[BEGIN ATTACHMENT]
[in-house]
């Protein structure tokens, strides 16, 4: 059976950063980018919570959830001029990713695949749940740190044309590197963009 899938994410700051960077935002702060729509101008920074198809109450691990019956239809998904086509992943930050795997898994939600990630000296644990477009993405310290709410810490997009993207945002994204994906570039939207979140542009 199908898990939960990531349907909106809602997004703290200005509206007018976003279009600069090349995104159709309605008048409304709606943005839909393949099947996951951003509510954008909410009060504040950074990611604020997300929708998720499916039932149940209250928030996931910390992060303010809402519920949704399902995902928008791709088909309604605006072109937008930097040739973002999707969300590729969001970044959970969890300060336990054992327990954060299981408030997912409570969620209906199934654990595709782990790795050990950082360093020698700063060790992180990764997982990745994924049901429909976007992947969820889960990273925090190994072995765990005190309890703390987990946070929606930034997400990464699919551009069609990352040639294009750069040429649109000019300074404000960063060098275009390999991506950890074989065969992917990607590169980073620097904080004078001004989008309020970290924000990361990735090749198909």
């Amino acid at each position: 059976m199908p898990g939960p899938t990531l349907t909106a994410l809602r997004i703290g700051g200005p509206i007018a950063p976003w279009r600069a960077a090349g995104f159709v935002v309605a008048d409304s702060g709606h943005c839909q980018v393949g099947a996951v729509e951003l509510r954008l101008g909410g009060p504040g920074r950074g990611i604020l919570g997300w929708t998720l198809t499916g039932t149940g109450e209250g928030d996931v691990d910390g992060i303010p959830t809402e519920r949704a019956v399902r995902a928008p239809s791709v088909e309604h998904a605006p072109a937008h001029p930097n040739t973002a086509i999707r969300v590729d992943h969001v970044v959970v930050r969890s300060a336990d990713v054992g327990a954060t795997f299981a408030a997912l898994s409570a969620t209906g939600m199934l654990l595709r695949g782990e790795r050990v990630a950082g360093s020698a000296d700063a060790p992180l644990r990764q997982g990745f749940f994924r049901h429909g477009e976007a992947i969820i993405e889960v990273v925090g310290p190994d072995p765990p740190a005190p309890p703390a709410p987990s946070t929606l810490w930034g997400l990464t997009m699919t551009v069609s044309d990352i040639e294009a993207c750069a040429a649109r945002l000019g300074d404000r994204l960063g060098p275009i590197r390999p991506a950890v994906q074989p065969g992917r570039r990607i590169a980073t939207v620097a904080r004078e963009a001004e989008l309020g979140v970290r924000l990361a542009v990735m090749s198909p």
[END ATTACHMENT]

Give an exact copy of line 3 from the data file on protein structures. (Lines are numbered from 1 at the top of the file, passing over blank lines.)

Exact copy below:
């Amino acid at each position: 059976m199908p898990g939960p899938t990531l349907t909106a994410l809602r997004i703290g700051g200005p509206i007018a950063p976003w279009r600069a960077a090349g995104f159709v935002v309605a008048d409304s702060g709606h943005c839909q980018v393949g099947a996951v729509e951003l509510r954008l101008g909410g009060p504040g920074r950074g990611i604020l919570g997300w929708t998720l198809t499916g039932t149940g109450e209250g928030d996931v691990d910390g992060i303010p959830t809402e519920r949704a019956v399902r995902a928008p239809s791709v088909e309604h998904a605006p072109a937008h001029p930097n040739t973002a086509i999707r969300v590729d992943h969001v970044v959970v930050r969890s300060a336990d990713v054992g327990a954060t795997f299981a408030a997912l898994s409570a969620t209906g939600m199934l654990l595709r695949g782990e790795r050990v990630a950082g360093s020698a000296d700063a060790p992180l644990r990764q997982g990745f749940f994924r049901h429909g477009e976007a992947i969820i993405e889960v990273v925090g310290p190994d072995p765990p740190a005190p309890p703390a709410p987990s946070t929606l810490w930034g997400l990464t997009m699919t551009v069609s044309d990352i040639e294009a993207c750069a040429a649109r945002l000019g300074d404000r994204l960063g060098p275009i590197r390999p991506a950890v994906q074989p065969g992917r570039r990607i590169a980073t939207v620097a904080r004078e963009a001004e989008l309020g979140v970290r924000l990361a542009v990735m090749s198909p």